Calculate the values at +10% and -10% for the abundance of the A+1 peak. Determine if n+1 or n-1 fall within this tolerance. If they do not, then it is a reasonable formula.


How do you calculate the degrees of unsaturation?

du (r + db) = x - 0.5y + 0.5z + 1

x = the number of tetravalent atoms

y = the number of monovalent atoms

z = the number of trivalent atoms

An OE ion gives an integer value. An EE ion gives a value ending in 1/2.


What is the nitrogen rule?

Nitrogen has an even mass and an odd valence. Compounds with an odd number of N atoms give the molecular ion at an odd m/z. Compounds with an even number of N atoms give the molecular ion at an even m/z.


What are the different types of fragmentation?

If one bond is broken, EE ions are formed. For example: M+● → A+ + BC

M+● → A + BC+ → B + C+

If two bonds are broken, rearrangement of the atom's bonds can occur and OE ions are formed. For example: M+● → C+● + D


What are the main factors affecting ion abundance?

Cation stability, electron sharing and resonance stabilisation.


What is Stevenson's rule?

The most probable fragment is where the positive charge is on the fragment with the lowest ionisation energy. If ions have similar stability, loss of the largest radical is favoured, which may lead to the loss of the least stable ion.


How are alkanes ionised and how do they fragment?

Ionisation of alkanes removes an electron from a σ-bond. Usually the molecular ion is weak, and the charge is not localised at any specific site so it can fragment at many position along the chain. Fragmentation occurs by σ-cleavage (the radical in the σ-bond moves to a carbon atom producing an alkyl cation and an alkyl radical). Secondary fragmentation can occur when the cation produces an alkene and another cation. The ion series is CnH2n+1.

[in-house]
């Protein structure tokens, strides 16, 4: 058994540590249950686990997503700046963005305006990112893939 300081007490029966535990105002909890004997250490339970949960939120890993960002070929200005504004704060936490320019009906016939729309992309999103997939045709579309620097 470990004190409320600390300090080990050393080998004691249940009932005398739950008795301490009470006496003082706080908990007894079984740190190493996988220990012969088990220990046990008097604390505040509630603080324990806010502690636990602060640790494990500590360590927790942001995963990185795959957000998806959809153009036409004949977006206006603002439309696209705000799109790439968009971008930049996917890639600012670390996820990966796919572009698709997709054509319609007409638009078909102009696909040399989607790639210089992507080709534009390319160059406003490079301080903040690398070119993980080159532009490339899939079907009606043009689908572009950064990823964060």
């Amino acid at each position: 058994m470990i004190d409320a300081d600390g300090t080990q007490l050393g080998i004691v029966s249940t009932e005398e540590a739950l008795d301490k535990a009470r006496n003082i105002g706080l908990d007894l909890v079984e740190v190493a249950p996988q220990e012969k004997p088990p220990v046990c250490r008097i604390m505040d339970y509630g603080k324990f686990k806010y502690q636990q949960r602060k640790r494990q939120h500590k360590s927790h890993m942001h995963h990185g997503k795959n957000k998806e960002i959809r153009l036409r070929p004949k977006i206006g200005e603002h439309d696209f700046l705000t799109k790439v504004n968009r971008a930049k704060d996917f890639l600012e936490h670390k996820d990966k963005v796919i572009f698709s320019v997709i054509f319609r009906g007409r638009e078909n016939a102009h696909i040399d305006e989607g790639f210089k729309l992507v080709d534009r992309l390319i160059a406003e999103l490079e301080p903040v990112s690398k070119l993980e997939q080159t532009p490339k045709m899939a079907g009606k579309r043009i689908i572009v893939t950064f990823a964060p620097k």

What is radical site initiation?

The radical site has a strong tendency for electron pairing, which results in a-cleavage. This is homolytic cleavage.



How do aliphatc alcohols fragment?

They undergo a-cleavage and the loss of the largest alkyl is favoured die to the radical stability. They can also rearrange to remove water.



What are neautral losses?

Neautral species like radicals or molecules can be lost during fragmentation. They are not detected because they are not charged. They are recognised by the difference in m/z between ions. Only a few can be lost by cleavage of one bond.


How are alkenes ionised and how do they fragment?

Alkenes are ionised by the loss of a π-electron from a π-bond. They fragment by allylic cleavage, which is similar to a-cleavage, except the radical is on the bond. This forms a positively charged alkene and an alkyl radical. The alkene is stabilised by resonance so it is favourable. Alkenes are in the CnH2n-1+ ion series, with some CnH2n+1.


How are aromatic hydrocarbons ionised and how do they fragment?

Aromatic hydrocarbons are ionised by the loss of a π-electron from a π-bond. They fragment by benzylic cleavage, which is made more favourable by the alkyl group. This is because it can form a tropylium cation (a seven membered, fully aromatic structure).


What is charge-site initiation?

The positive charge strongly attracts an electron pair, which causes inductive cleavage. This is heterolytic cleavage. It is used for EE ions. For OE ions, inductive cleavgae competes with a-cleavage.


How does fragmentation occur in unsaturated heteroatomic molecules?

This includes carbonyls, amides, carboxylic acids and esters. The main driving force is the formation of a stable carbenium (acylium) ion. For aldehydes, hydrogen loss occurs if the acylium ion is stabilised (e.g. by resonance). For ketones, a-cleavage is more important.


How does fragmentation occur in cycloalkanes?

If one bond is broken, a stable OE ion is formed. It is a diastonic radical (there is a distance between the charge and the radical). For fragmentation to occur, two bond must be broken.